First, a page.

The future of fashion worn today with ZER Collection’s 3D printing
Young brand ZER Collection has revolutionized the Spanish fashion scene by incorporating 3D printing into its designs with two goals in mind: to accelerate production processes, and be more sustainable through the reduction of waste and the use of recycled materials.
Barcelona, 9th January 2020-. Born in 2017, Spanish fashion brand ZER Collection focuses on designing “futuristic, functional and urban clothing with sporty aesthetics”. Its first collection was introduced with great success during the last Mercedes Benz Madrid Fashion Week, and included 12 outfits with the majority of their parts 3D printed.
Ever since the brand began, co-founders and designers Núria Costa and Ane Castro have been working to contribute to the introduction of new technologies in the apparel industry. In their exploration of new opportunities in sustainable manufacturing practices, they discovered 3D printing and never looked back.
Life in the fast lane
A significant advantage of additive manufacturing, in this case, is the considerable acceleration of their processes, thanks to the IDEX technology in their BCN3D Sigma 3D printer. “We work much faster, because we can print two fabrics at the same time”, assures Costa, while Ane Castro highlights that this system enables them to combine two different materials with different properties, such as elasticities and thicknesses.
3D printing offers them many possibilities to create innovative designs, while working with flexible materials such as TPU, and guarantees the functionality of all garments, which is an absolute must in their collections.
A sustainable new era of fashion
In addition to the innovation that using 3D printing in fashion represents, and to its production benefits, this technology can also contribute to boosting the sustainability of the fashion industry as a whole. In the case of ZER Collection, its founders have started a line of research in which they “create tissues without generating any residue, tissues that are also biodegradable and have a closed life cycle”.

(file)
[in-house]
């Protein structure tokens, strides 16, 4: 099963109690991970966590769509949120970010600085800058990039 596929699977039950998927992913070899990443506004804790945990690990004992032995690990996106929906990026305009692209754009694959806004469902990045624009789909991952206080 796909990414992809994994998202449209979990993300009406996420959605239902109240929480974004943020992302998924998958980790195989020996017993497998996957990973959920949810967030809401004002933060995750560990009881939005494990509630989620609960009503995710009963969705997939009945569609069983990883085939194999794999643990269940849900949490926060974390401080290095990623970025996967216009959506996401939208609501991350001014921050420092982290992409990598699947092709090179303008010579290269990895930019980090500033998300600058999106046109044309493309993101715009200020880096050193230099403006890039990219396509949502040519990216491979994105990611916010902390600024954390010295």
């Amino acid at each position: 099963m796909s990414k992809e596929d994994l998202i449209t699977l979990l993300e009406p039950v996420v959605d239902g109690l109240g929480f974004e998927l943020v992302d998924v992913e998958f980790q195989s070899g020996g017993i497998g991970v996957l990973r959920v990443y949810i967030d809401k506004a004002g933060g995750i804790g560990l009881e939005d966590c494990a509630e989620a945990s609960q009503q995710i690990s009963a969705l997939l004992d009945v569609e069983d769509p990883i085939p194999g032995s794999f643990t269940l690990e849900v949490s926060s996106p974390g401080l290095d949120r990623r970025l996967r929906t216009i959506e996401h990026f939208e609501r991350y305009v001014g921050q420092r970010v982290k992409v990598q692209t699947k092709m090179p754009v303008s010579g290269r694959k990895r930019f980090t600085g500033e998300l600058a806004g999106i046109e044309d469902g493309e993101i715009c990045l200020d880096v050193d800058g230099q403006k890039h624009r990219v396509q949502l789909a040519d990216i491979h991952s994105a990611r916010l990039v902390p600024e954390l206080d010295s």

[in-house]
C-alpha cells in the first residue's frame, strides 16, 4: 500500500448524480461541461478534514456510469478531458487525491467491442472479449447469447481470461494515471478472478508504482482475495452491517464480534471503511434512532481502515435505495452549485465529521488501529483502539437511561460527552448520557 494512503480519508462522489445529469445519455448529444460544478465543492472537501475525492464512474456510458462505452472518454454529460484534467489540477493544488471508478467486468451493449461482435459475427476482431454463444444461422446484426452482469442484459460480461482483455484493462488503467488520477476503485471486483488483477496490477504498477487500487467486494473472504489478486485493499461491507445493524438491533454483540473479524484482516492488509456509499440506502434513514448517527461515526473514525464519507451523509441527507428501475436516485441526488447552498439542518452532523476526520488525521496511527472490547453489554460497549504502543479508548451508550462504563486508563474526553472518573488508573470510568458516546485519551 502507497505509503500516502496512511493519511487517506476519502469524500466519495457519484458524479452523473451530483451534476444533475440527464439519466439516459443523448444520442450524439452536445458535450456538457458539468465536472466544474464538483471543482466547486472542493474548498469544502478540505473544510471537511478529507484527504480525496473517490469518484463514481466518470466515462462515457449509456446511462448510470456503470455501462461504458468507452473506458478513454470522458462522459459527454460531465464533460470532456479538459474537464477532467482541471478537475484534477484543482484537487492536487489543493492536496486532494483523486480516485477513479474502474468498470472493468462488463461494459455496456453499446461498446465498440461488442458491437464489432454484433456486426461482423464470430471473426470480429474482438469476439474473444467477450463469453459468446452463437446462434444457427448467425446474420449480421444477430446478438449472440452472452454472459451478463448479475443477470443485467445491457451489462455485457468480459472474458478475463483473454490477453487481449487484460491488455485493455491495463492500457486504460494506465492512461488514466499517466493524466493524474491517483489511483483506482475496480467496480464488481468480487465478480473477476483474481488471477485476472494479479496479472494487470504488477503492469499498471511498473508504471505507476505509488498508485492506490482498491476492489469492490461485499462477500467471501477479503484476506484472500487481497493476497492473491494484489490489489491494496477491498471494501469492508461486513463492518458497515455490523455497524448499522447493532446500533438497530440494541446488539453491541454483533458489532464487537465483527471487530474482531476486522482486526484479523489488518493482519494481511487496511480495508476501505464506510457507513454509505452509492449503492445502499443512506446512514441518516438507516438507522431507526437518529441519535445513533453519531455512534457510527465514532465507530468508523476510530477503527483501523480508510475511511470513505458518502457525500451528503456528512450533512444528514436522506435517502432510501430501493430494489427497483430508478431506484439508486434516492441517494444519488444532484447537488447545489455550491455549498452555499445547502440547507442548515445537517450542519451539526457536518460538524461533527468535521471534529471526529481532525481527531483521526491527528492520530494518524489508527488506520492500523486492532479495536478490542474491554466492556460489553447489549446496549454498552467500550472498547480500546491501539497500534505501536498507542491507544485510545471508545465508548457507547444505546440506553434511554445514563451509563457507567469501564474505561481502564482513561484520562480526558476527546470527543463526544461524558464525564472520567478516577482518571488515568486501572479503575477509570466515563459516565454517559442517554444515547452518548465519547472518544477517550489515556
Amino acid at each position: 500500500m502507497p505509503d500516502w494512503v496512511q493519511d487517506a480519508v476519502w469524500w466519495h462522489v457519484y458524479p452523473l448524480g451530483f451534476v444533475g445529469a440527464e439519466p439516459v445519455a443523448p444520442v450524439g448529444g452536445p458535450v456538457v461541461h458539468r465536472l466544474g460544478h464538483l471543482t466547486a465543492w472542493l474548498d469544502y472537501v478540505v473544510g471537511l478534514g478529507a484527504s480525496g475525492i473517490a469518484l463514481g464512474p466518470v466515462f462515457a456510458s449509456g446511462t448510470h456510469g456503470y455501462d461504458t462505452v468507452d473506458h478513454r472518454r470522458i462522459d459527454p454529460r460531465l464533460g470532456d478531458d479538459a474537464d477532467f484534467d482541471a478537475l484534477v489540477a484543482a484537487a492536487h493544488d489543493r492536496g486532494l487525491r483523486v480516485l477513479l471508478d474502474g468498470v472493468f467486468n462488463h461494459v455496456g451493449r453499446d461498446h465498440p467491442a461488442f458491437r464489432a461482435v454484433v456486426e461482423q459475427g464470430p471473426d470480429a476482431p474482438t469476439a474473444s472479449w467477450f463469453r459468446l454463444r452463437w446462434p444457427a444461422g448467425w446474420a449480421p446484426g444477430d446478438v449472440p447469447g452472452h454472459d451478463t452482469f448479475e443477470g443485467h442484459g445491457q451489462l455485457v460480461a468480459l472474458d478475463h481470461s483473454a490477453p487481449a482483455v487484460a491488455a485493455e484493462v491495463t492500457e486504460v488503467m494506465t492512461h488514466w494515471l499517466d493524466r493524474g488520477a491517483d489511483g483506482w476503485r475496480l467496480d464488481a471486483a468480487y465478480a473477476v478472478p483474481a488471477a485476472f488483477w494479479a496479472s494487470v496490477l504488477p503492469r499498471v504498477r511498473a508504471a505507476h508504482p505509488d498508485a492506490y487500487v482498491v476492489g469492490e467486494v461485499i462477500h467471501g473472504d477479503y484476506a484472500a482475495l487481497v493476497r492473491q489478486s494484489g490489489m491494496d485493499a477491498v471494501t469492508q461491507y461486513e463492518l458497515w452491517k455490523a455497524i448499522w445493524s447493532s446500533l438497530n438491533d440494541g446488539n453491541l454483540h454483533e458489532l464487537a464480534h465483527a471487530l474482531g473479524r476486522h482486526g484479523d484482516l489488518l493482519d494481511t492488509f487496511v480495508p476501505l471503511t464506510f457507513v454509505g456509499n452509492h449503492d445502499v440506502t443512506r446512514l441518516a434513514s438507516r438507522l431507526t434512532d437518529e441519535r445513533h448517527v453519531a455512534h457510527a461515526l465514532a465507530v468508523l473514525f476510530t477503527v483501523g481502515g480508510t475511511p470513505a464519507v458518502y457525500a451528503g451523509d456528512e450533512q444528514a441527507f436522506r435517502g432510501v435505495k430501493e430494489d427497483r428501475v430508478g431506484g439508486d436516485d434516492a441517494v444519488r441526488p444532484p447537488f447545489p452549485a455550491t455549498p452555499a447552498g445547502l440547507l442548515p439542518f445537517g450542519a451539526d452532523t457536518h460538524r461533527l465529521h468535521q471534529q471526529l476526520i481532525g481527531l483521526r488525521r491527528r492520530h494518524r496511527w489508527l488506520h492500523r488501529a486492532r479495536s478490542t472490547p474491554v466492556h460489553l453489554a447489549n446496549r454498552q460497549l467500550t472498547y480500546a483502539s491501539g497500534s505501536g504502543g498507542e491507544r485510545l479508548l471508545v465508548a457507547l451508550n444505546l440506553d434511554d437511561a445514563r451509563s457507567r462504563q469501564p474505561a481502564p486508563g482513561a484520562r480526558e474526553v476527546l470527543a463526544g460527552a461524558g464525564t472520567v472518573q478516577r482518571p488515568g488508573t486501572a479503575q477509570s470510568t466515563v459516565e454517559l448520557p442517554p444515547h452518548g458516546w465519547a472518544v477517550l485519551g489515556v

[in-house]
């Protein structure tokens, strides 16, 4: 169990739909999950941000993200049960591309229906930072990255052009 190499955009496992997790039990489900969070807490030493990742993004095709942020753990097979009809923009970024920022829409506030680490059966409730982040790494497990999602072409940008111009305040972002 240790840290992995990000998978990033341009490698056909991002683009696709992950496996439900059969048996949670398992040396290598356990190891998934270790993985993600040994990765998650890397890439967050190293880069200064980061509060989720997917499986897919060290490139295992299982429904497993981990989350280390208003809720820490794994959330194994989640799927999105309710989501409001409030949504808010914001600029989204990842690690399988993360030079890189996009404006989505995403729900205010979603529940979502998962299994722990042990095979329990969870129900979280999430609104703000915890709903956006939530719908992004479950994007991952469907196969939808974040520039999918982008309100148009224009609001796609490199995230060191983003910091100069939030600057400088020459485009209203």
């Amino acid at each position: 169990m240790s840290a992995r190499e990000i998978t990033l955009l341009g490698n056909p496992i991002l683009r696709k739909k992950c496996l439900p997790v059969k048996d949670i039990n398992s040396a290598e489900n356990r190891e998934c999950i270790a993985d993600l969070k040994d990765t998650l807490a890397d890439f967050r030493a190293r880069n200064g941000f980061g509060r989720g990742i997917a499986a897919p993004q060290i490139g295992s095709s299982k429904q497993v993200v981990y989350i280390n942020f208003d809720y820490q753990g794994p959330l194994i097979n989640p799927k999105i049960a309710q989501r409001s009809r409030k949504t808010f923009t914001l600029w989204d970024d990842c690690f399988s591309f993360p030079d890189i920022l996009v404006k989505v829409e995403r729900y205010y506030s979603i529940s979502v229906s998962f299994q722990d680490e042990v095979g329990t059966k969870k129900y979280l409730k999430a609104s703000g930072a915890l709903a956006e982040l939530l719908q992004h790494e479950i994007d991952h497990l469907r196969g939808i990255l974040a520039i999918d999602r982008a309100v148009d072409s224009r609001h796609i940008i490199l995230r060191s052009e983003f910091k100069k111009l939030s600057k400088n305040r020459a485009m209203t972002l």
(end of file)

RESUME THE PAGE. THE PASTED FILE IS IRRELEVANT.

Núria Costa says they can now “digitize all patterns in order to produce only the necessary fabric”. During the cutting process of most of the apparel worn, Costa explains, “normally up to 30% of the fabric goes to waste”. Using a 3D printer means that they produce “only the fabric needed for each garment”, reducing the amount of waste to almost zero.
Their whole process, from design to end-use, is focused on sustainability, so ZER Collection also recycles the materials from used garments, melting the plastics into a once-again printable filament and re-using it for new items.
For Castro and Costa, there’s no doubt that 3D printing “opens a range of possibilities within fabric design, providing them with functionalities that cannot be achieved without the use of this technology, from an elasticity that we can control and modify depending on our needs, to protection against different impacts. We believe that the use of 3D printing represents a revolution in fashion, in environmental care and in society”.
3D printing and IDEX technology have therefore a huge impact on the workflow of the team at ZER Collection, and have allowed them to work towards their goal of complete sustainability. ZER Collection continues to stay on top of new technologies and techniques, improving sustainability and creativity as a result.